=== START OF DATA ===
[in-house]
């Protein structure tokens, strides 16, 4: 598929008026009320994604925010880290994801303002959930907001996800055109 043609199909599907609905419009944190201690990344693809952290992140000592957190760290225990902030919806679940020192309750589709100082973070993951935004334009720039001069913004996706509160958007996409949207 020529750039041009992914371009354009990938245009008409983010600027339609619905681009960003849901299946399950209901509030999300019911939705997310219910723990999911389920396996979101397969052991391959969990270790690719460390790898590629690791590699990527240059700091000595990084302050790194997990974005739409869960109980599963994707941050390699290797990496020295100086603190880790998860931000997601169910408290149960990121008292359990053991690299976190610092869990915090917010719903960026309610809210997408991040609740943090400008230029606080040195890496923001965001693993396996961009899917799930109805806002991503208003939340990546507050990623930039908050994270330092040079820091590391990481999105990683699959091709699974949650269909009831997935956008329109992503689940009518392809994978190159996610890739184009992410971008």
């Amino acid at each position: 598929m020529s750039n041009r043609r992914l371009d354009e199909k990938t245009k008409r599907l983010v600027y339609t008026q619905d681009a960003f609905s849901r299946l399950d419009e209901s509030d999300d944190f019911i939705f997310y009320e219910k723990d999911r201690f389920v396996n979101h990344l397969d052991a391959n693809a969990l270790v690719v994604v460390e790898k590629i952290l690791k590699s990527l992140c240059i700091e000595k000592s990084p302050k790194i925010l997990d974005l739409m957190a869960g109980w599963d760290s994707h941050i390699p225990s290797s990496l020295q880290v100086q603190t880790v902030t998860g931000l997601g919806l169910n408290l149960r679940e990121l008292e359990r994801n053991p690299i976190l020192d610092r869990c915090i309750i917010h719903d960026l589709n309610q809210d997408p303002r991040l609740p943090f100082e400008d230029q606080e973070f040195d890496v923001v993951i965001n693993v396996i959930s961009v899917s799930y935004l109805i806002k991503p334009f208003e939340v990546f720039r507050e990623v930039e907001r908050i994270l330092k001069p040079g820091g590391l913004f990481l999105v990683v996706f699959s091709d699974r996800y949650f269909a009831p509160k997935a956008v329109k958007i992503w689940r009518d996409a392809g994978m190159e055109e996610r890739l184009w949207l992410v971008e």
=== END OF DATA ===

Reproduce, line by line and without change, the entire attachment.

[in-house]
């Protein structure tokens, strides 16, 4: 598929008026009320994604925010880290994801303002959930907001996800055109 043609199909599907609905419009944190201690990344693809952290992140000592957190760290225990902030919806679940020192309750589709100082973070993951935004334009720039001069913004996706509160958007996409949207 020529750039041009992914371009354009990938245009008409983010600027339609619905681009960003849901299946399950209901509030999300019911939705997310219910723990999911389920396996979101397969052991391959969990270790690719460390790898590629690791590699990527240059700091000595990084302050790194997990974005739409869960109980599963994707941050390699290797990496020295100086603190880790998860931000997601169910408290149960990121008292359990053991690299976190610092869990915090917010719903960026309610809210997408991040609740943090400008230029606080040195890496923001965001693993396996961009899917799930109805806002991503208003939340990546507050990623930039908050994270330092040079820091590391990481999105990683699959091709699974949650269909009831997935956008329109992503689940009518392809994978190159996610890739184009992410971008």
């Amino acid at each position: 598929m020529s750039n041009r043609r992914l371009d354009e199909k990938t245009k008409r599907l983010v600027y339609t008026q619905d681009a960003f609905s849901r299946l399950d419009e209901s509030d999300d944190f019911i939705f997310y009320e219910k723990d999911r201690f389920v396996n979101h990344l397969d052991a391959n693809a969990l270790v690719v994604v460390e790898k590629i952290l690791k590699s990527l992140c240059i700091e000595k000592s990084p302050k790194i925010l997990d974005l739409m957190a869960g109980w599963d760290s994707h941050i390699p225990s290797s990496l020295q880290v100086q603190t880790v902030t998860g931000l997601g919806l169910n408290l149960r679940e990121l008292e359990r994801n053991p690299i976190l020192d610092r869990c915090i309750i917010h719903d960026l589709n309610q809210d997408p303002r991040l609740p943090f100082e400008d230029q606080e973070f040195d890496v923001v993951i965001n693993v396996i959930s961009v899917s799930y935004l109805i806002k991503p334009f208003e939340v990546f720039r507050e990623v930039e907001r908050i994270l330092k001069p040079g820091g590391l913004f990481l999105v990683v996706f699959s091709d699974r996800y949650f269909a009831p509160k997935a956008v329109k958007i992503w689940r009518d996409a392809g994978m190159e055109e996610r890739l184009w949207l992410v971008e």